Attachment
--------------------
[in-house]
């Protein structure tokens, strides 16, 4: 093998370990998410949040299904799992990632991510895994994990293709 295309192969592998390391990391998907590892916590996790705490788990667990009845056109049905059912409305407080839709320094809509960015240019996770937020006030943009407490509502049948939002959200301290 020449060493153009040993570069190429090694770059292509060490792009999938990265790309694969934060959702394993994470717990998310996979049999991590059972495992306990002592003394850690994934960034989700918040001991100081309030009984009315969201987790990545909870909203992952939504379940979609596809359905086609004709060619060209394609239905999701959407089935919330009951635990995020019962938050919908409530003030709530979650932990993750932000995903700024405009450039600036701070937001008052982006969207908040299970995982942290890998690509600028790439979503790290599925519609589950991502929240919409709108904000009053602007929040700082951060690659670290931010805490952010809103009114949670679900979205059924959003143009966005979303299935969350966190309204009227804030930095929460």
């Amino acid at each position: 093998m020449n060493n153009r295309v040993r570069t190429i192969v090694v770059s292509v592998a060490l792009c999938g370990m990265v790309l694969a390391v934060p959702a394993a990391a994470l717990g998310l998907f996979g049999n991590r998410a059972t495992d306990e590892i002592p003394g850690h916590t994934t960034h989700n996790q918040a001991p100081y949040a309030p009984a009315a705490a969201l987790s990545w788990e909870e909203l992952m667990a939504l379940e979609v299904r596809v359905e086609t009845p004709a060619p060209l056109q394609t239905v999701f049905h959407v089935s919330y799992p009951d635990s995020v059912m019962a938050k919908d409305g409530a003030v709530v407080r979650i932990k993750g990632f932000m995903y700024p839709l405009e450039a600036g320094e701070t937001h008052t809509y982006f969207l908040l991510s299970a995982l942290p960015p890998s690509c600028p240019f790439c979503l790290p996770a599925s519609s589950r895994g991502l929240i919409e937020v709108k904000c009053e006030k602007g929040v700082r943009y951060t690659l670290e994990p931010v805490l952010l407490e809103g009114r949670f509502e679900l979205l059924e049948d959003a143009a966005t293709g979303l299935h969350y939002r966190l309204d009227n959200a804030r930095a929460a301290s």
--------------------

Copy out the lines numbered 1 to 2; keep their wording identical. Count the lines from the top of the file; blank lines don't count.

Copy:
[in-house]
């Protein structure tokens, strides 16, 4: 093998370990998410949040299904799992990632991510895994994990293709 295309192969592998390391990391998907590892916590996790705490788990667990009845056109049905059912409305407080839709320094809509960015240019996770937020006030943009407490509502049948939002959200301290 020449060493153009040993570069190429090694770059292509060490792009999938990265790309694969934060959702394993994470717990998310996979049999991590059972495992306990002592003394850690994934960034989700918040001991100081309030009984009315969201987790990545909870909203992952939504379940979609596809359905086609004709060619060209394609239905999701959407089935919330009951635990995020019962938050919908409530003030709530979650932990993750932000995903700024405009450039600036701070937001008052982006969207908040299970995982942290890998690509600028790439979503790290599925519609589950991502929240919409709108904000009053602007929040700082951060690659670290931010805490952010809103009114949670679900979205059924959003143009966005979303299935969350966190309204009227804030930095929460």